The Liberal leader’s current obfuscation on the question of a coalition with the NDP is not simply a matter of electoral tactics—of placing his party in the best position to urge voters to rally round the Liberals as the only party with a “real chance” of defeating the Conservatives. It is a reaction to the attitude of Canada’s corporate elite, much of which is already sharply criticizing the Liberals for rescinding their support for further corporate tax cuts.
The BQ and the NDP are both beholden to big business. The BQ’s sister party, the Parti Québécois, imposed massive social spending cuts in the second half of the 1990s, just like the Chrétien-Martin Liberal federal government, then slashed the taxes of the rich and big business. The NDP, whenever it has held power in the provinces, has likewise imposed the diktats of big business, most notoriously in Ontario in the first half of the 1990s.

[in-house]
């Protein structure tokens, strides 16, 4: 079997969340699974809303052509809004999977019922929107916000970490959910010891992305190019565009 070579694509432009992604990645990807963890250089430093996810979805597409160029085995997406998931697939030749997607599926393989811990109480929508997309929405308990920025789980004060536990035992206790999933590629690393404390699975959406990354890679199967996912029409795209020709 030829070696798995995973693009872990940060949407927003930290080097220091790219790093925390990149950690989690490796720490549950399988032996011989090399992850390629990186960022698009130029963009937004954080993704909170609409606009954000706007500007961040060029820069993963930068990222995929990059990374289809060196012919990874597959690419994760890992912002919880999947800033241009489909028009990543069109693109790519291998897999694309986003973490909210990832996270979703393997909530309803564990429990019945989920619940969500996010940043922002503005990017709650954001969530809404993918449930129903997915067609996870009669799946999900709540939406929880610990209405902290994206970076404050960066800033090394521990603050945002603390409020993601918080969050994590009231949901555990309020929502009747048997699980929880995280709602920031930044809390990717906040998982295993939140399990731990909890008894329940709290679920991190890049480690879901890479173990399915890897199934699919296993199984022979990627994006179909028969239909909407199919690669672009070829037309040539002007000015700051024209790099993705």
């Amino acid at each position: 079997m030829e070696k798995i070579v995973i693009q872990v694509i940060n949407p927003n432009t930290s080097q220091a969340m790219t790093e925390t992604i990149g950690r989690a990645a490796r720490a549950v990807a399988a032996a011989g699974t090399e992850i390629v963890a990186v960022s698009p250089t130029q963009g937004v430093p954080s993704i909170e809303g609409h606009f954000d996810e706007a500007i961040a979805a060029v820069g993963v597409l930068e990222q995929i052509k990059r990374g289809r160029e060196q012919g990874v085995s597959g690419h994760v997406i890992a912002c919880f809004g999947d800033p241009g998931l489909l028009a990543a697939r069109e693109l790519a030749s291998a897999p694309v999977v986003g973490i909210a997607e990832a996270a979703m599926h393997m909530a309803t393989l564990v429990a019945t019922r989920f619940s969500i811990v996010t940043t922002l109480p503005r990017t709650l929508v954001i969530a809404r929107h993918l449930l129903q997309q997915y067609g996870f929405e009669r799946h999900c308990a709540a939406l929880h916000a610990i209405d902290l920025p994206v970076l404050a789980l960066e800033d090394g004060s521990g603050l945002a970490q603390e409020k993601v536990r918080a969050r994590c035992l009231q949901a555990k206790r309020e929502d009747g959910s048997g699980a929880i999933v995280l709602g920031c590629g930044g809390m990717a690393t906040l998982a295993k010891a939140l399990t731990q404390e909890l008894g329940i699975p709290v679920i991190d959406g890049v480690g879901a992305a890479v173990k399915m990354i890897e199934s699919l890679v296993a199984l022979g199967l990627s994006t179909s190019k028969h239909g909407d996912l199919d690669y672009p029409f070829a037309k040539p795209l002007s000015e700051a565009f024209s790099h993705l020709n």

Because of the close relations that the NDP and PQ enjoy with the trade union bureaucracy, they have proven especially useful to the bourgeoisie at certain points in imposing anti-worker policies.
Nevertheless, at this point, the most powerful sections of big business have no enthusiasm for either the NDP or the pro-Quebec independence BQ having a share of power in Ottawa.
Rather, their preference is for a majority government—that is a government even more insulated from popular pressure—on the calculation that such a government would be better able to impose sweeping social spending cuts and other unpopular measures.